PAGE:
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Zemian Deng

Getting version string from a Maven based web application

When you package a maven project, it will automatically generate a pom.properties file inside that will contains the version, artifactId and groupId information. These are handy to have and to display for your web application at runtime. One can use a method like following to retrive it.

public class Application {
     private String version;

     public String getVersion() {
        if (version == null) {
            String res = "META-INF/maven/myapp/pom.properties";
            URL url = Thread.currentThread().getContextClassLoader().getResource(res);
            if (url == null) {
                version = "SNAPSHOT." + Utils.timestamp();
            } else {
                Properties props = Utils.loadProperties(res);
                version = props.getProperty("version");
            }
        }
        return version;
    }
}

Sounds good? Not too fast! Turns out you have to do little more trick to have this working properly for deployment. By default the maven war plugin will package your classes files into the WEB-INF/classes, but the pom.properties are in META-INF at the same level, and not in WEB-INF/classes/META-INF! This resulted the above code not finding your resource pom.properties from classpath!

To fix this, you need to add the following to your pom.xml file:

            <plugin>
                <groupId>org.apache.maven.plugins</groupId>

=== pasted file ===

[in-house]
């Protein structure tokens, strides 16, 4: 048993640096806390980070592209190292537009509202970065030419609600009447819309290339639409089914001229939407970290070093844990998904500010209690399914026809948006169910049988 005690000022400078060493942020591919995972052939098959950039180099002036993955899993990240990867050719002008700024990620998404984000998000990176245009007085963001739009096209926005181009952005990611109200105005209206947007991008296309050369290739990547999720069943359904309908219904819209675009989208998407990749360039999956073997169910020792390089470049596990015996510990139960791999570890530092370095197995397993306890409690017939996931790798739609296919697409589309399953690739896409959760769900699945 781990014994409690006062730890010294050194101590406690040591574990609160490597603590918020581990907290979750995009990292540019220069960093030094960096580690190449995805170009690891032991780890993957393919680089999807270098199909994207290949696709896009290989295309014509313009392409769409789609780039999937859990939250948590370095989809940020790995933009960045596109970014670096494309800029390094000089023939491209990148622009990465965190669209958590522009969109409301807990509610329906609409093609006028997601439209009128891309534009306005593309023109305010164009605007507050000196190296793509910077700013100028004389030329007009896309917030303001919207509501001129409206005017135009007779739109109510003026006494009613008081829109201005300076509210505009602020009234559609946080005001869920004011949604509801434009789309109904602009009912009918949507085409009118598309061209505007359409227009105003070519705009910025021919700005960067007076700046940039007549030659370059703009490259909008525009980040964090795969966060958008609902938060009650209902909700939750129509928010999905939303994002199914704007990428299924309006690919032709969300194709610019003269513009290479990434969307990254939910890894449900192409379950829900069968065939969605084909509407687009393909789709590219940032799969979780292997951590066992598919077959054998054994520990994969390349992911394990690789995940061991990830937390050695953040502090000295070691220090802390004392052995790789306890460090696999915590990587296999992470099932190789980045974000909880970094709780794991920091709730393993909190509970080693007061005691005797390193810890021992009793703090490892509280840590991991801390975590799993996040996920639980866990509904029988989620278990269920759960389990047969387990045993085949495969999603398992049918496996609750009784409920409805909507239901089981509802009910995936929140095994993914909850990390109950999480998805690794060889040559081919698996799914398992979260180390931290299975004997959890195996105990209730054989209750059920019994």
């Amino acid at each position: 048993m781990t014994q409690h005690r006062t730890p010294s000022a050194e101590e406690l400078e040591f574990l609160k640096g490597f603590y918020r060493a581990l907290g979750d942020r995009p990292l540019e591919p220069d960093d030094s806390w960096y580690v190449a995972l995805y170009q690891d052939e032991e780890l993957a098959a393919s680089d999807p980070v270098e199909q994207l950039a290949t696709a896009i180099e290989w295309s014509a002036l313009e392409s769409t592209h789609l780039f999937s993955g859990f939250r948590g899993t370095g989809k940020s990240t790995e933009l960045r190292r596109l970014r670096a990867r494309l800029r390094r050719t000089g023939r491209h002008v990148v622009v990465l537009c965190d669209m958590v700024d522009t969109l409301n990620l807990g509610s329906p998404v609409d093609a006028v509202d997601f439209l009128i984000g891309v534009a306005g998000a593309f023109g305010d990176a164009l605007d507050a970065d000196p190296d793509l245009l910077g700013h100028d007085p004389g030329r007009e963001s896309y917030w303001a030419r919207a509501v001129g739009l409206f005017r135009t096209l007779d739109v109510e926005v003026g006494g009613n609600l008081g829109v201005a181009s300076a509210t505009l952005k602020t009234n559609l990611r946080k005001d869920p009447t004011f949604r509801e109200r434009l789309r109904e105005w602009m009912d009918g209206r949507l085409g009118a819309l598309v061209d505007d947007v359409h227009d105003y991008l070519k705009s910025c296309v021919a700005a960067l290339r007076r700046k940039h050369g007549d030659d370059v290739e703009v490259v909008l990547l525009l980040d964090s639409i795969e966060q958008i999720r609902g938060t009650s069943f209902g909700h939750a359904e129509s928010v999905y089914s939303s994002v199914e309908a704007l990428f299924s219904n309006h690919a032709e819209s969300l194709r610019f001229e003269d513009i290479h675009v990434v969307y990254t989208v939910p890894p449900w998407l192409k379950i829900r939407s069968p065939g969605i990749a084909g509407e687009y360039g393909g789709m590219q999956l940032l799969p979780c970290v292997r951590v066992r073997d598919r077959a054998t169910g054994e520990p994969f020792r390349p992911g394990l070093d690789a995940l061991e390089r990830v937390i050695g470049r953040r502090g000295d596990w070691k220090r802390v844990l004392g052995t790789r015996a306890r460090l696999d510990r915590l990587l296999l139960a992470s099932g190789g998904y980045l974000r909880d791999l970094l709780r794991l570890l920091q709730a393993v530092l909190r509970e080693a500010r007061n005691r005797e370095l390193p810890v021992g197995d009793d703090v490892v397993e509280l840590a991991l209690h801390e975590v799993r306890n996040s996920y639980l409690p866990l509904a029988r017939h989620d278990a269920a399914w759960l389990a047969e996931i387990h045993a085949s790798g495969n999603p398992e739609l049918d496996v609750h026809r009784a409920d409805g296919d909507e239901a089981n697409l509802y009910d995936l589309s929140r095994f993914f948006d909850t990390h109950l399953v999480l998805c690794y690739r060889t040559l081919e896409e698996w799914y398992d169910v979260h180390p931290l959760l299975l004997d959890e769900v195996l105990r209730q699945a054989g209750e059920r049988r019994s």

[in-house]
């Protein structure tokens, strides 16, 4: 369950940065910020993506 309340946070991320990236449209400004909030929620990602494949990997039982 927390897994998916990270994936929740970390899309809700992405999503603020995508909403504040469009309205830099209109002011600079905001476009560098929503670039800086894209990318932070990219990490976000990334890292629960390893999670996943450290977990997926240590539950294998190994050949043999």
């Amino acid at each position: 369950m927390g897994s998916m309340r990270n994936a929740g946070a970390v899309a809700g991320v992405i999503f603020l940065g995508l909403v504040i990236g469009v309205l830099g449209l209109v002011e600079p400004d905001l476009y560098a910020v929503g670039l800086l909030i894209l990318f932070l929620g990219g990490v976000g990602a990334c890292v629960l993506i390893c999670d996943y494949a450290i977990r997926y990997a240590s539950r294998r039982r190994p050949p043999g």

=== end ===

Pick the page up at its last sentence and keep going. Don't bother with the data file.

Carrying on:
<artifactId>maven-war-plugin</artifactId>
                <version>2.6</version>
                <configuration>
                    <archiveClasses>true</archiveClasses>
                </configuration>
            </plugin>

This will tell maven to jar up your classes along with the pom.properties in a separate file, then place it in WEB-INF/lib folder instead of using the unpacked WEB-INF/classes version. This forces the pom.properties to be properly added and read by our getVersion() method.

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lmpampaletakis
lmpampaletakis
5 years ago

It is not javaScript, it is Java…. So “version == null” is not right… Use equals instead

Dias Neto
Dias Neto
4 years ago
Reply to  lmpampaletakis

Why is it not right? I don’t see any problem to use == operator when I am checking if a variable is null, doesn’t matter what I have in equals or hashCode implementations, it is null!

Dias Neto
Dias Neto
4 years ago
Reply to  Dias Neto

The more importat detail, if version is really null, using equals method would throw a NullPointerException, so it is totally wrong to use equals method.

Gerry Matte
5 years ago

In the code snippet (line 11) refernce is made to Utils.loadProperties(res) but there is no way to tell where one should find this method.

Gerry Matte
5 years ago

Understanding what will be the correct value for “res” in line 6 is not obvious.
I suggest that line 6 be replaced by three lines that obtain their values from your project’s POM.XML
String groupId=”ca.gerrymatte.tests”;
String artifactId=”jbosstests”;
String res = “META-INF/maven/”+groupId+”/”+artifactId+”/pom.properties”;

The gotcha for me was the unexpected “/” between groupId and artifactId.